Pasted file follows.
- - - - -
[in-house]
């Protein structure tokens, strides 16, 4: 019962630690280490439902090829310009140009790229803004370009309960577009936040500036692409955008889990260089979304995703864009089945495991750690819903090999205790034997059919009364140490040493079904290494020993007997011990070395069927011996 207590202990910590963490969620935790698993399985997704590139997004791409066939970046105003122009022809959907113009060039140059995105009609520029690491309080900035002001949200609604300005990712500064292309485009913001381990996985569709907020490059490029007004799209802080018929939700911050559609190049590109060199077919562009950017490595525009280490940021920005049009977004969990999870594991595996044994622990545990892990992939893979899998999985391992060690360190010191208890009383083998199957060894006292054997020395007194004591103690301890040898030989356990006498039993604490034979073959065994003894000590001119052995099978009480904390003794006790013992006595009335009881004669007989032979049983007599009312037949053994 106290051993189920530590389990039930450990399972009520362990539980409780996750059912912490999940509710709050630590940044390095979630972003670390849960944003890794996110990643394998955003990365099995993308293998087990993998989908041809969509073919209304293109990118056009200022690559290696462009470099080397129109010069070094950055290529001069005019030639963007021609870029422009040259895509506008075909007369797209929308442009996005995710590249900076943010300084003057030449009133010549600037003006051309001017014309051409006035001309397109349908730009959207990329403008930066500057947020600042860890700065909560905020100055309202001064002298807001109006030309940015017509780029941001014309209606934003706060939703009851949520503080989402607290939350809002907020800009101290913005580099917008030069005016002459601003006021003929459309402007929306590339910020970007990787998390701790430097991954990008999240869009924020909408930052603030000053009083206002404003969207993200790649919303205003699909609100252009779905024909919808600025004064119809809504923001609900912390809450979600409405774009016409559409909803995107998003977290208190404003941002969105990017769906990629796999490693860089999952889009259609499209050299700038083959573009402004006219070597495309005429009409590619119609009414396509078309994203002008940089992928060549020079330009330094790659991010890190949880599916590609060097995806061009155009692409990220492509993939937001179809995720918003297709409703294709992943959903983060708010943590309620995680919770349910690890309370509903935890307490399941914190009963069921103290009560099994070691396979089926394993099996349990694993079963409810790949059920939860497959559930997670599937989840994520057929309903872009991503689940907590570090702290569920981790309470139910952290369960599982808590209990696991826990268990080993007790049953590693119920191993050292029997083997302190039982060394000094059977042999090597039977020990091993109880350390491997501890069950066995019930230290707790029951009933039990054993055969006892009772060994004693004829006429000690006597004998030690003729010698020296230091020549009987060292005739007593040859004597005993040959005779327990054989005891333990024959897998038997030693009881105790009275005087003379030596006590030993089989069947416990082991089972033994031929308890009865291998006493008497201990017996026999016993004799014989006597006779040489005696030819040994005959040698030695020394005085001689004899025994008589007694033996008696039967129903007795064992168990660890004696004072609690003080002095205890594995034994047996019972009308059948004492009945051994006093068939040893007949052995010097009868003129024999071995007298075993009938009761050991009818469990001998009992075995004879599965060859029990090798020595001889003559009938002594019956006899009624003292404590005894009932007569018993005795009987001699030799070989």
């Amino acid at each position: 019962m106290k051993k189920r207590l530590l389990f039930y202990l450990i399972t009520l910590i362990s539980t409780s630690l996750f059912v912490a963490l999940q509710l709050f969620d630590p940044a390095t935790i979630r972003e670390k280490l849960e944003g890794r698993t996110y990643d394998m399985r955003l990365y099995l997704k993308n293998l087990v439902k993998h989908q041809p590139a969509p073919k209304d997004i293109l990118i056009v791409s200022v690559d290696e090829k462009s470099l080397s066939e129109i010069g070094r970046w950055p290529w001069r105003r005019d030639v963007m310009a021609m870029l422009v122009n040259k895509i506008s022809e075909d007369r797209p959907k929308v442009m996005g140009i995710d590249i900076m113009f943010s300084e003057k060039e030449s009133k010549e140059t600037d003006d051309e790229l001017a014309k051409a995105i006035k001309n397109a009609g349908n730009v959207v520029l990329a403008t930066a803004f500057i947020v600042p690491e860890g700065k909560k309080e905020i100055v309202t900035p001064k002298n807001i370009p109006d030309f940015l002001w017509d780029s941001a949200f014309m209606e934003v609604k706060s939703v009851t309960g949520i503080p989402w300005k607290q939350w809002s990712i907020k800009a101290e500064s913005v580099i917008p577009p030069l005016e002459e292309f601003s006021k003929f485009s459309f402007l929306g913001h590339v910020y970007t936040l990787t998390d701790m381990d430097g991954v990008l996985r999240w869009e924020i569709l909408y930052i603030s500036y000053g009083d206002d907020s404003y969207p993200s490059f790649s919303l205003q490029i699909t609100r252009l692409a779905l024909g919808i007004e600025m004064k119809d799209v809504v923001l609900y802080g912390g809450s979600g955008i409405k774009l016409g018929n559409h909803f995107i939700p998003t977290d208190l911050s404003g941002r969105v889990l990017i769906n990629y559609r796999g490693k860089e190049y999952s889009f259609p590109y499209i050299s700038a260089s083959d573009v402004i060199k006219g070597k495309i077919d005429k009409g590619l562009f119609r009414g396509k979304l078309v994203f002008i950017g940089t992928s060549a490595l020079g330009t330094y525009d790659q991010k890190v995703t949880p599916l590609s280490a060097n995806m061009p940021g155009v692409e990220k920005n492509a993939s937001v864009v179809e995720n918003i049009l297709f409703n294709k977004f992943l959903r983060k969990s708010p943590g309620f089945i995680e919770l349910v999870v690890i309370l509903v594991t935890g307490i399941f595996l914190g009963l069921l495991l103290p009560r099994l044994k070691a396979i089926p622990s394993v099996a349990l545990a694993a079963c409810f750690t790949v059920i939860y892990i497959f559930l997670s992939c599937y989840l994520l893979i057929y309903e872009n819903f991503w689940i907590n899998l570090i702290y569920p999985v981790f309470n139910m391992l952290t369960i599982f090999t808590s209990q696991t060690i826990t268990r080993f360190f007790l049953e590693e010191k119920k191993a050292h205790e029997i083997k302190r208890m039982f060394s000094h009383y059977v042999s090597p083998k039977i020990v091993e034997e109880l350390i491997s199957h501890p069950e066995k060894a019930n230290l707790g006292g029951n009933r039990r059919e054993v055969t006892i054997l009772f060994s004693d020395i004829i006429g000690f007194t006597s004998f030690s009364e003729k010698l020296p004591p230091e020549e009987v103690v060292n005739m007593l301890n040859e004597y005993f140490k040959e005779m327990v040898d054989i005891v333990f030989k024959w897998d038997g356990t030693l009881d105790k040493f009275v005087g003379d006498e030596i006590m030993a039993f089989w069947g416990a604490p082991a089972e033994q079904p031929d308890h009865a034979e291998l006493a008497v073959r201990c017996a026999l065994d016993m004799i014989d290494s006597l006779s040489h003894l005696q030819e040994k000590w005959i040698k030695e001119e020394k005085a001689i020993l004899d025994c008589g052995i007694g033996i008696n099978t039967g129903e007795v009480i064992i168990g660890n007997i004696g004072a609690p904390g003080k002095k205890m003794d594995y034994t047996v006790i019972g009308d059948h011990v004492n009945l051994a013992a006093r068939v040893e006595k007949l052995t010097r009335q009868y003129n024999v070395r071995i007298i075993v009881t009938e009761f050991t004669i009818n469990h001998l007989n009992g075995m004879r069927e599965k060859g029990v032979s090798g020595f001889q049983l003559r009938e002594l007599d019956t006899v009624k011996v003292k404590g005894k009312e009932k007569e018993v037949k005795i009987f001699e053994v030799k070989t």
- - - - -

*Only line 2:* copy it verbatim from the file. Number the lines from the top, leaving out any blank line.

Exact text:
């Protein structure tokens, strides 16, 4: 019962630690280490439902090829310009140009790229803004370009309960577009936040500036692409955008889990260089979304995703864009089945495991750690819903090999205790034997059919009364140490040493079904290494020993007997011990070395069927011996 207590202990910590963490969620935790698993399985997704590139997004791409066939970046105003122009022809959907113009060039140059995105009609520029690491309080900035002001949200609604300005990712500064292309485009913001381990996985569709907020490059490029007004799209802080018929939700911050559609190049590109060199077919562009950017490595525009280490940021920005049009977004969990999870594991595996044994622990545990892990992939893979899998999985391992060690360190010191208890009383083998199957060894006292054997020395007194004591103690301890040898030989356990006498039993604490034979073959065994003894000590001119052995099978009480904390003794006790013992006595009335009881004669007989032979049983007599009312037949053994 106290051993189920530590389990039930450990399972009520362990539980409780996750059912912490999940509710709050630590940044390095979630972003670390849960944003890794996110990643394998955003990365099995993308293998087990993998989908041809969509073919209304293109990118056009200022690559290696462009470099080397129109010069070094950055290529001069005019030639963007021609870029422009040259895509506008075909007369797209929308442009996005995710590249900076943010300084003057030449009133010549600037003006051309001017014309051409006035001309397109349908730009959207990329403008930066500057947020600042860890700065909560905020100055309202001064002298807001109006030309940015017509780029941001014309209606934003706060939703009851949520503080989402607290939350809002907020800009101290913005580099917008030069005016002459601003006021003929459309402007929306590339910020970007990787998390701790430097991954990008999240869009924020909408930052603030000053009083206002404003969207993200790649919303205003699909609100252009779905024909919808600025004064119809809504923001609900912390809450979600409405774009016409559409909803995107998003977290208190404003941002969105990017769906990629796999490693860089999952889009259609499209050299700038083959573009402004006219070597495309005429009409590619119609009414396509078309994203002008940089992928060549020079330009330094790659991010890190949880599916590609060097995806061009155009692409990220492509993939937001179809995720918003297709409703294709992943959903983060708010943590309620995680919770349910690890309370509903935890307490399941914190009963069921103290009560099994070691396979089926394993099996349990694993079963409810790949059920939860497959559930997670599937989840994520057929309903872009991503689940907590570090702290569920981790309470139910952290369960599982808590209990696991826990268990080993007790049953590693119920191993050292029997083997302190039982060394000094059977042999090597039977020990091993109880350390491997501890069950066995019930230290707790029951009933039990054993055969006892009772060994004693004829006429000690006597004998030690003729010698020296230091020549009987060292005739007593040859004597005993040959005779327990054989005891333990024959897998038997030693009881105790009275005087003379030596006590030993089989069947416990082991089972033994031929308890009865291998006493008497201990017996026999016993004799014989006597006779040489005696030819040994005959040698030695020394005085001689004899025994008589007694033996008696039967129903007795064992168990660890004696004072609690003080002095205890594995034994047996019972009308059948004492009945051994006093068939040893007949052995010097009868003129024999071995007298075993009938009761050991009818469990001998009992075995004879599965060859029990090798020595001889003559009938002594019956006899009624003292404590005894009932007569018993005795009987001699030799070989």